Sending Output to a File – Terminal

1. Using redirection operator (>)

In addition to redirecting the output from one process and sending it to another process, we can also write that output to a file using the > operator.

$ ls -a ~ | grep _ > underscores.txt

http://conqueringthecommandline.com/book/basics

2. If it was an output from online using Curl then use ‘-O’ to send the output to a file

Write output to file instead of stdout. If you are using {} or [] to fetch multiple documents, you can use ’#’ followed by a number in the file specifier. That variable will be replaced with the current string for the URL being fetched. Like in:curl http://{one,two}.site.com -o “file_#1.txt”or use several variables like:curl http://{site,host}.host[1-5].com -o ”#1_#2″You may use this option as many times as the number of URLs you have. See also –create-dirs option to create the local directories dynamically. Specify ’-’ to force the output to stdout.

https://www.tutorialspoint.com/unix_commands/curl.htm

if you want to save the content of the page as part of your request, add the -o option along with a file name.

$ curl -o msg http://quiet-waters-1228.herokuapp.com/hello
  % Total    % Received % Xferd  Average Speed   Time    Time     Time  Current
                                 Dload  Upload   Total   Spent    Left  Speed
100    40    0    40    0

http://www.computerworld.com/article/2992017/operating-systems/the-joy-of-curl.html

3. Download a Single File

The following command will get the content of the URL and display it in the STDOUT (i.e on your terminal).

$ curl http://www.centos.org

To store the output in a file, you an redirect it as shown below. This will also display some additional download statistics.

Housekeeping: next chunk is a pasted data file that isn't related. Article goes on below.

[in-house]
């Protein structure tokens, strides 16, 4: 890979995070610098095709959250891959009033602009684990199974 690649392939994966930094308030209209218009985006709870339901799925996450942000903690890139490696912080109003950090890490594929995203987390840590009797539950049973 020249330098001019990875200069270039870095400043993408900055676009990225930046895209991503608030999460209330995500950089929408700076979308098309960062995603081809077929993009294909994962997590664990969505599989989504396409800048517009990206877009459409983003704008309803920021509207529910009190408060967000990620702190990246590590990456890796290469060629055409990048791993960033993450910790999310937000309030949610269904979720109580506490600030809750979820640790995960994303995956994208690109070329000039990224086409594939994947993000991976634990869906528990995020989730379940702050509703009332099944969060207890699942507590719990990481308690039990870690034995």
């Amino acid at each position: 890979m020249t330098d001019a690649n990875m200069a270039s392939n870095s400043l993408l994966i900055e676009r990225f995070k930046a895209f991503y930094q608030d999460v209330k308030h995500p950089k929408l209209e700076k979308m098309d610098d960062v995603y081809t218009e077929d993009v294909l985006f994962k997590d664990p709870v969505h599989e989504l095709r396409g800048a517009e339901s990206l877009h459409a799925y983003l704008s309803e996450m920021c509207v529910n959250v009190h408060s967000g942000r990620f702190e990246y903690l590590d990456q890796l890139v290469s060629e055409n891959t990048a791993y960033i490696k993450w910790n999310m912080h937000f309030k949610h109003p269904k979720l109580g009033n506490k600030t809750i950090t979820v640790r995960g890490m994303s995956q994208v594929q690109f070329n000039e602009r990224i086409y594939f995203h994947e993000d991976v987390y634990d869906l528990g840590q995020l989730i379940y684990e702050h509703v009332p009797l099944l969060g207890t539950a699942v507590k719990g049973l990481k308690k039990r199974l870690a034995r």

$ curl http://www.centos.org > centos-org.html  % Total    % Received % Xferd  Average Speed   Time    Time     Time  Current                                 Dload  Upload   Total   Spent    Left  Speed 100 27329    0 27329    0     0   104k      0 –:–:– –:–:– –:–:–  167k

4. Save the cURL Output to a file

We can save the result of the curl command to a file by using -o/-O options.

  • -o (lowercase o) the result will be saved in the filename provided in the command line
  • -O (uppercase O) the filename in the URL will be taken and it will be used as the filename to store the result
$ curl -o mygettext.html http://www.gnu.org/software/gettext/manual/gettext.html

Now the page gettext.html will be saved in the file named ‘mygettext.html’. You can also note that when running curl with -o option, it displays the progress meter for the download as follows.

  % Total    % Received % Xferd  Average Speed   Time    Time     Time  Current
                                 Dload  Upload   Total   Spent    Left  Speed
 66 1215k   66  805k    0     0  33060      0  0:00:37  0:00:24  0:00:13 45900
100 1215k  100 1215k    0     0  39474      0  0:00:31  0:00:31 --:--:-- 68987

When you use curl -O (uppercase O), it will save the content in the file named ‘gettext.html’ itself in the local machine.

$ curl -O http://www.gnu.org/software/gettext/manual/gettext.html

Note: When curl has to write the data to the terminal, it disables the Progress Meter, to avoid confusion in printing. We can use ‘>’|’-o’|’-O’ options to move the result to a file.

Similar to cURL, you can also use wget to download files. Refer to wget examplesto understand how to use wget effectively.

http://www.thegeekstuff.com/2012/04/curl-examples/?utm_source=feedburner

5. curl http://www.google.com | pbcopy

Here, we’re feeding the response retrieved by curl into another new command, pbcopy. This is a little bit nicer on the eyes and the brain, since it just puts the curl results straight to your clipboard, which allows you to paste straight into your favorite text editor. No code will be printed in your Terminal, only a confirmation graph of curl’s download.

We can also use redirection with curl to copy it straight to a file, skipping the middleman.

6. curl http://www.google.com >> ~/google.txt

This will append the response into google.txt, located in your home directory. You could also use a single ’>’ to obliterate what’s in that file, leaving only Google’s source in the file.

https://quickleft.com/blog/command-line-tutorials-curl/

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